- Clients who micromanage. Let's face it – if you were a designer, you could do the project yourself and save money. For some reason, though, many clients suddenly think they're designers once they've hired a designer. When a client micro-manages a project by dictating every move the designers make, it not only creates a mess of a project but also tells the designers that you don’t trust their judgment. If you hire someone because of their expertise, you need to be willing to trust their judgement and allow them to do their job. If you can't do that, you shouldn't hire them.
Do you go to your doctor and tell them what's wrong with you and how to treat you? You might try, but you won't get far. You should give professional designers the same respect for their knowledge and experience.
- Bottleneck on content delivery and approvals. This is actually the #1 reason for projects to be delayed, and it's usually because the client either hasn't delegated the responsibility to someone who can handle the work, or because the client isn't making it a priority. When a project stalls because the designers are waiting on feedback or content, their cost in the project is rising every day and their cashflow is decimated. They have to scramble to find work to fill the gap, and too often the client who has procrastinated reappears one day ready to get started again and expects the designer to be ready to work on demand.
It's also hard to put aside a project for days, weeks, or months, and then pick back up where you left off. The designers will have lost their creative flow, have to refresh their memory of what they were doing, and try to recover their inspiration. They'll also have to refresh the client's memory; if much time has passed, the client may even change their mind on decisions they previously made, requiring extra work of the designers (refer back to #2, scope creep).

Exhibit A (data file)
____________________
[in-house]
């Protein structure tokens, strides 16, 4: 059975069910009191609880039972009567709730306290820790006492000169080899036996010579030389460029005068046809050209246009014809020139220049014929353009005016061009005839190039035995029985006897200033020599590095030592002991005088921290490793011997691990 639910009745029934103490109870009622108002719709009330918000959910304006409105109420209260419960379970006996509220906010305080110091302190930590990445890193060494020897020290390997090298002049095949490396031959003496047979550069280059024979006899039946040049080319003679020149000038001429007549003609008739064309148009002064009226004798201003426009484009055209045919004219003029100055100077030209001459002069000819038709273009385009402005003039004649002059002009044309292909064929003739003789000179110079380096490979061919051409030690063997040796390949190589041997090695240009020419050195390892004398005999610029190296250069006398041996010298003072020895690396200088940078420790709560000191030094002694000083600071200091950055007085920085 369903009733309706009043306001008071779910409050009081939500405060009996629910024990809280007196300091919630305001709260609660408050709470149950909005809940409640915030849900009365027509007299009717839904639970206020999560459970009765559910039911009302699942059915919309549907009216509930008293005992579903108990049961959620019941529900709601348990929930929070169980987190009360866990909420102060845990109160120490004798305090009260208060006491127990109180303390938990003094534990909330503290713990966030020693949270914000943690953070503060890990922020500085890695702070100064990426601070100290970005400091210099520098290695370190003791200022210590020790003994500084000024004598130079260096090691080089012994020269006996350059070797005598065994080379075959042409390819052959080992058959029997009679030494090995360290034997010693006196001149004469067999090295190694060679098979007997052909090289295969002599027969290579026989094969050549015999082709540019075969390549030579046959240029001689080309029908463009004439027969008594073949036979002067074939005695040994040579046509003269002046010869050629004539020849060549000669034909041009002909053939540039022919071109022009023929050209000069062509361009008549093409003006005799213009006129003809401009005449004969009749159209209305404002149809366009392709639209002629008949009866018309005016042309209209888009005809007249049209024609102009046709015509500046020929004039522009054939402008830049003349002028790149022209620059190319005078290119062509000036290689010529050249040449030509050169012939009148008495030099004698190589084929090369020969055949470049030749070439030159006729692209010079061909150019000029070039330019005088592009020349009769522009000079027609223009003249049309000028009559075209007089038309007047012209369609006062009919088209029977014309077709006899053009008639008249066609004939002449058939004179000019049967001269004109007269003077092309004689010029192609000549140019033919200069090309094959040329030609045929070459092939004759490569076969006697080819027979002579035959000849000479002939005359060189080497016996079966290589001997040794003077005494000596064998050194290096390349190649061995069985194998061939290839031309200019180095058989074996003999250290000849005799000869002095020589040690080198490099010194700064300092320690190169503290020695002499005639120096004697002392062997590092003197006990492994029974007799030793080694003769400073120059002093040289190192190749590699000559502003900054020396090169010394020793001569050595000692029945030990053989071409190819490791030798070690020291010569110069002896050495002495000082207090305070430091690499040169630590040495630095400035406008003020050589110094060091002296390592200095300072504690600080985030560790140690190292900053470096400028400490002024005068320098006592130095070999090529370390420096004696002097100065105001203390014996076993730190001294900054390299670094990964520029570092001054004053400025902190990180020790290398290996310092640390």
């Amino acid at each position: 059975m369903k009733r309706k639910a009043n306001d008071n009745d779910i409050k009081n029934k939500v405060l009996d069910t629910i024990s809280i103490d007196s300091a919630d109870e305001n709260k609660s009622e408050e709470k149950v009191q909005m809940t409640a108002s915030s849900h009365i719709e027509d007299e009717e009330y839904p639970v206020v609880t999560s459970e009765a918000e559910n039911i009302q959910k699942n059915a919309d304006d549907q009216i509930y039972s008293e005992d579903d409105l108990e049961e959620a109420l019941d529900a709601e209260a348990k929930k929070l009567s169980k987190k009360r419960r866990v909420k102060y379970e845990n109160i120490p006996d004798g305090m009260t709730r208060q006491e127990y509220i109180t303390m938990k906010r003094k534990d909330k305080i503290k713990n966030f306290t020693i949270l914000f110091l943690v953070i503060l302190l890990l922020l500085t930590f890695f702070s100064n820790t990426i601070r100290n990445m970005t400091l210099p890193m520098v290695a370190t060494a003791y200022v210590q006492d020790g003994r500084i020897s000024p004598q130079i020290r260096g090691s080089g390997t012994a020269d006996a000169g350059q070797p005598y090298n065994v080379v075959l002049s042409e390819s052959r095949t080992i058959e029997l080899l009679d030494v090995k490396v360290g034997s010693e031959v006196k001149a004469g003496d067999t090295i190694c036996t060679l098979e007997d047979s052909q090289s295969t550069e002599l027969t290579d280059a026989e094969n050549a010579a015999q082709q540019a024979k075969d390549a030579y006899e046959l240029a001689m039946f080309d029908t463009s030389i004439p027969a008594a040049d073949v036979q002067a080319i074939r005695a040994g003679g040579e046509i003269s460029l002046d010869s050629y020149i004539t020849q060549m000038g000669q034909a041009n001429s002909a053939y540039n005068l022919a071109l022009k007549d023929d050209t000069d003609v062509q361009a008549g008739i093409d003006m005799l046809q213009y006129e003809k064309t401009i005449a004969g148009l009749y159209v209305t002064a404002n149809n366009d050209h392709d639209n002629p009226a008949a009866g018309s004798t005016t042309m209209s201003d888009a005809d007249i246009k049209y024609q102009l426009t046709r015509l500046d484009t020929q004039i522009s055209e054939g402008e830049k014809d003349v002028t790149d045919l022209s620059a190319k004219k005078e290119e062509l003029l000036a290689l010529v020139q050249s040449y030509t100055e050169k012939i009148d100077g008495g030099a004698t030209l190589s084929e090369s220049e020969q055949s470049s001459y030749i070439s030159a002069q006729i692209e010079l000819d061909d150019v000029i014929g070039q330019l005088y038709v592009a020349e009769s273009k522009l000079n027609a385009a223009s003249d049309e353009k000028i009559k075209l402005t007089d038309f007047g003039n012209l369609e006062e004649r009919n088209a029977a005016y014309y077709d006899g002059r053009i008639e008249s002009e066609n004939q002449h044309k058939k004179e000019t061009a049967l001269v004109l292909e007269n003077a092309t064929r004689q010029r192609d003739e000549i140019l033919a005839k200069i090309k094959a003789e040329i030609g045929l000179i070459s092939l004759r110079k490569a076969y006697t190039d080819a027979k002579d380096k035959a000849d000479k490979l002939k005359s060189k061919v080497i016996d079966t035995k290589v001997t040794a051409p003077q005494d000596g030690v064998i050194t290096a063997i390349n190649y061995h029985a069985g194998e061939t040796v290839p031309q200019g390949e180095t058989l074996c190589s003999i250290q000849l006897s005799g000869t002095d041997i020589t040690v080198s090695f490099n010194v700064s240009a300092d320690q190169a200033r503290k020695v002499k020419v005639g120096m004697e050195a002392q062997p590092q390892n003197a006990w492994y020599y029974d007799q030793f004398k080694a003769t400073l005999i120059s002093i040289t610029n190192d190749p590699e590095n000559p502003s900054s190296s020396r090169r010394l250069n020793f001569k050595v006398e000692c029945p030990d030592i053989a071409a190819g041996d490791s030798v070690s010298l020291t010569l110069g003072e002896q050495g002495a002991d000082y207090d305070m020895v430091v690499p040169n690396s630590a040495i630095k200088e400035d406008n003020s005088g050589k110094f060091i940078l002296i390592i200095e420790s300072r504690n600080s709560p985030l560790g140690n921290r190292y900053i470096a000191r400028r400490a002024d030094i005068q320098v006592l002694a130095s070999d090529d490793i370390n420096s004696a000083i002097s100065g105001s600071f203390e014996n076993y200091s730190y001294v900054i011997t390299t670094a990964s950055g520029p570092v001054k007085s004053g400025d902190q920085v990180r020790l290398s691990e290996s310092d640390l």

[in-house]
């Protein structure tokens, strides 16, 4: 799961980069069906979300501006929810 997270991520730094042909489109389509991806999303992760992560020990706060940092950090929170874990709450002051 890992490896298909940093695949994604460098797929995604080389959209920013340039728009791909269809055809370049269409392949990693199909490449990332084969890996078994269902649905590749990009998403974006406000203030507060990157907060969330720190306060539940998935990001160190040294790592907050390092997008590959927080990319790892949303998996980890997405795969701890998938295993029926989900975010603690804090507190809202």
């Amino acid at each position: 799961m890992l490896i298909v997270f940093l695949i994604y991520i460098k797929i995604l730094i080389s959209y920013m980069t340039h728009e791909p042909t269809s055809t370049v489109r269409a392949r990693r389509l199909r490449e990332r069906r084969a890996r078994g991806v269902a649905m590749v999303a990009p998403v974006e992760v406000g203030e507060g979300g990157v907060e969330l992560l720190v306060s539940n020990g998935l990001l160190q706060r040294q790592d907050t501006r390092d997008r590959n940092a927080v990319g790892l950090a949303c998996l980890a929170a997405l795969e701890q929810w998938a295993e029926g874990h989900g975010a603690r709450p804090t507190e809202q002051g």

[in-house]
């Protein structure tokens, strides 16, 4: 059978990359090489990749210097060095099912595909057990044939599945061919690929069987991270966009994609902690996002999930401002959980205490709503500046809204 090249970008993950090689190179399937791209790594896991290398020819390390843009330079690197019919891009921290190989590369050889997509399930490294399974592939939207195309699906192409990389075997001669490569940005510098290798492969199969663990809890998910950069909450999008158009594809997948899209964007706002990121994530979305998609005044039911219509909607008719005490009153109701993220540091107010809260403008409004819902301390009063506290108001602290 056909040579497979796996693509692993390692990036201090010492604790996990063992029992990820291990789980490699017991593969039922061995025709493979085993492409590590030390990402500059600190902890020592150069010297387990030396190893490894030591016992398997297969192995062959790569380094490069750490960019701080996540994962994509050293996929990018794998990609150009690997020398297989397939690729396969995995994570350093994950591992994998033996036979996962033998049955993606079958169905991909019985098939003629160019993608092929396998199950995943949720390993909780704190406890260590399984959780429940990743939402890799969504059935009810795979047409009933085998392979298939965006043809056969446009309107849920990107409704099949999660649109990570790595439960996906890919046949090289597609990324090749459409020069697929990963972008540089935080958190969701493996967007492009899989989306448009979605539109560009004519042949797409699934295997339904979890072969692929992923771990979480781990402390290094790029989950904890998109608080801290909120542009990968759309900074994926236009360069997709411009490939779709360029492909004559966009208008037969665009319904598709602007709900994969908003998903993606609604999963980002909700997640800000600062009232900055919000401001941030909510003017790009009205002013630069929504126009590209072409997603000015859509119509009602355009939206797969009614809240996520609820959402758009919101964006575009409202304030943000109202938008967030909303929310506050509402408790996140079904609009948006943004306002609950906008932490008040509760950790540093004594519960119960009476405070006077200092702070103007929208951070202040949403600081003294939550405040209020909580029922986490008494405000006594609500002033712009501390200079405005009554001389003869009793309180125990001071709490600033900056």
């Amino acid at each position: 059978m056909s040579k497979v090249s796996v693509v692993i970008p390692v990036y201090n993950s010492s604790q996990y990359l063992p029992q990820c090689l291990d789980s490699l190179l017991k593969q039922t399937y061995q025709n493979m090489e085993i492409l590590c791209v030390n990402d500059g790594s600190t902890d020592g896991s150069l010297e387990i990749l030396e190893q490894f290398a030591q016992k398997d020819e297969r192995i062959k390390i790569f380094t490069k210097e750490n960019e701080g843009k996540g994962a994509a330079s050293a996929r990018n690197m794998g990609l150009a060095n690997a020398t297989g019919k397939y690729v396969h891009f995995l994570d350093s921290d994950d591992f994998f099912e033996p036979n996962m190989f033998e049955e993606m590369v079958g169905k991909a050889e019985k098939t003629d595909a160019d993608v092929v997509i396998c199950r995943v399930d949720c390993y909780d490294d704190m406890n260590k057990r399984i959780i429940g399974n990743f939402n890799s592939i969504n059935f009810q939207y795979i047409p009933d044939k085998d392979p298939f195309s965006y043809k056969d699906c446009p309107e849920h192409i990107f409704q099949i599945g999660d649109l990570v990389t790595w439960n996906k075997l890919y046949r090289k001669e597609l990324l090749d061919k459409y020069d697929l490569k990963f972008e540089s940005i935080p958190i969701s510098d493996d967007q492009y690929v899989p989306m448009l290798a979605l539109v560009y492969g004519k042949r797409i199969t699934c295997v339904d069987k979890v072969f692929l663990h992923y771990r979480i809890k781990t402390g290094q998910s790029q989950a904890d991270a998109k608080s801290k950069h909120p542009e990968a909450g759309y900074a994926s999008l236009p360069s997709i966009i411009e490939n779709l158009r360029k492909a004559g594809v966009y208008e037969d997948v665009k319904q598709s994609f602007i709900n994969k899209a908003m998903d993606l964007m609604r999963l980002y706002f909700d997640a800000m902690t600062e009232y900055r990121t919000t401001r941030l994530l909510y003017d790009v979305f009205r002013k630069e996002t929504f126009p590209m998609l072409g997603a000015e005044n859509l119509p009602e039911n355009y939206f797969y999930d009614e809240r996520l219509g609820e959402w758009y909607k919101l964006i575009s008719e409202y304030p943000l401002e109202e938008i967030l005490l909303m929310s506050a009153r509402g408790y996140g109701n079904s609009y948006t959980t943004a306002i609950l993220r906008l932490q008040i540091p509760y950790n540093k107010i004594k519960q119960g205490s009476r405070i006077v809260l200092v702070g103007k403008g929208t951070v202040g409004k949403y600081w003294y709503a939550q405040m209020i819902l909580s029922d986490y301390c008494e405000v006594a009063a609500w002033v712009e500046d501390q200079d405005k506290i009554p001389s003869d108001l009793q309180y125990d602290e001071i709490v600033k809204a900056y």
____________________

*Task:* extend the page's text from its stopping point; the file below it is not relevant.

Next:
I'm embarrassed to say that 20 years ago when I first started Glerin, a client literally took a year to get me the content I needed to finish a site! That's just totally ridiculous, but because I was inexperienced at the time I didn't have safeguards in place to protect me.
- Too many people involved and no decision maker. For any design project, the more people involved, the more you're asking for things to go astray (the Too Many Cooks syndrome). The old adage of a camel being the result of a committee who was designing a horse rings all too true. There's just no way to satisfy everyone, and someone at the client has to be authorized to make executive decisions.
The designer needs to have one person who is the point of contact for the client, and that person needs to have the authority to make decisions. If you're with a group, like an economic development office that reports to a Board, you should have the authority to work with the designer and only have to go to the Board for final presentation. The Board should not be giving input into the design. Just like you've hired a designer that you need to trust, they need to trust you to make solid decisions.
Funny story - I'll never forget when a Board member commented on a new brand color that “yellow means danger!” It happened to be someone I knew personally, and I replied “yes, and blue means cold, red means stop, green means sick, and black means death.”
- Lest I make it sound like stalled projects are most always the client's fault, let's end with The designer disappears or goes out of business, leaving you high and dry. This is all too common, and if you're one of those people who asks why a site should cost so much because your neighbor's cousin's 12-year-old nephew “knows how to make a website,” you'll be even more likely to experience this. It's also true that businesses go out of business, though, so you should make sure you're working with someone who has a track record, good references, and has been in business long enough that you can feel as confident as possible that they won't be closing down. Shameless plug - did I mention we've been in business 20 years? ;)